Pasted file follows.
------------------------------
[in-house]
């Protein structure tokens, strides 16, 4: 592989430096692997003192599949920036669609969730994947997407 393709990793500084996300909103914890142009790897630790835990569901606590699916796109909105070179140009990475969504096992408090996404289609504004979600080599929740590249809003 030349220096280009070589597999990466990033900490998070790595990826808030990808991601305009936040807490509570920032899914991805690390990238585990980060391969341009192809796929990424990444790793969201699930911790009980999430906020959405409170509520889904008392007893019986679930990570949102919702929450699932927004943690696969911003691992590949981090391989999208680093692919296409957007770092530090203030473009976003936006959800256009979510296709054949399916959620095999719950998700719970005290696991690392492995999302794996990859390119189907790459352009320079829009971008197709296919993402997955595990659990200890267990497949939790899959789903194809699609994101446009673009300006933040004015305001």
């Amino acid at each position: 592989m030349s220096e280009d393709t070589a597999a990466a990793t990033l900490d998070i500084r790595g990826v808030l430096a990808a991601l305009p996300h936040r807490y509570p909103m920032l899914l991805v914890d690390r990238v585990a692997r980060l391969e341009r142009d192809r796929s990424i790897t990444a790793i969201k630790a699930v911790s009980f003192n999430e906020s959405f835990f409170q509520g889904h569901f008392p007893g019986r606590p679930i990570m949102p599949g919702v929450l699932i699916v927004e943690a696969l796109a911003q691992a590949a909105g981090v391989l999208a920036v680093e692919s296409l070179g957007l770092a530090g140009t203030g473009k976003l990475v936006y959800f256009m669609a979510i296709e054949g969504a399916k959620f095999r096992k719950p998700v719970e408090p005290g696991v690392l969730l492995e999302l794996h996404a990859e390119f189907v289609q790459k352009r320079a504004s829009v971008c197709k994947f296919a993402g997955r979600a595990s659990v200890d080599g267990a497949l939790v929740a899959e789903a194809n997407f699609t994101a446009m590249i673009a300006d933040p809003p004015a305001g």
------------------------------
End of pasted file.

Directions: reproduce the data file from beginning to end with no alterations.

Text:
[in-house]
């Protein structure tokens, strides 16, 4: 592989430096692997003192599949920036669609969730994947997407 393709990793500084996300909103914890142009790897630790835990569901606590699916796109909105070179140009990475969504096992408090996404289609504004979600080599929740590249809003 030349220096280009070589597999990466990033900490998070790595990826808030990808991601305009936040807490509570920032899914991805690390990238585990980060391969341009192809796929990424990444790793969201699930911790009980999430906020959405409170509520889904008392007893019986679930990570949102919702929450699932927004943690696969911003691992590949981090391989999208680093692919296409957007770092530090203030473009976003936006959800256009979510296709054949399916959620095999719950998700719970005290696991690392492995999302794996990859390119189907790459352009320079829009971008197709296919993402997955595990659990200890267990497949939790899959789903194809699609994101446009673009300006933040004015305001």
């Amino acid at each position: 592989m030349s220096e280009d393709t070589a597999a990466a990793t990033l900490d998070i500084r790595g990826v808030l430096a990808a991601l305009p996300h936040r807490y509570p909103m920032l899914l991805v914890d690390r990238v585990a692997r980060l391969e341009r142009d192809r796929s990424i790897t990444a790793i969201k630790a699930v911790s009980f003192n999430e906020s959405f835990f409170q509520g889904h569901f008392p007893g019986r606590p679930i990570m949102p599949g919702v929450l699932i699916v927004e943690a696969l796109a911003q691992a590949a909105g981090v391989l999208a920036v680093e692919s296409l070179g957007l770092a530090g140009t203030g473009k976003l990475v936006y959800f256009m669609a979510i296709e054949g969504a399916k959620f095999r096992k719950p998700v719970e408090p005290g696991v690392l969730l492995e999302l794996h996404a990859e390119f189907v289609q790459k352009r320079a504004s829009v971008c197709k994947f296919a993402g997955r979600a595990s659990v200890d080599g267990a497949l939790v929740a899959e789903a194809n997407f699609t994101a446009m590249i673009a300006d933040p809003p004015a305001g």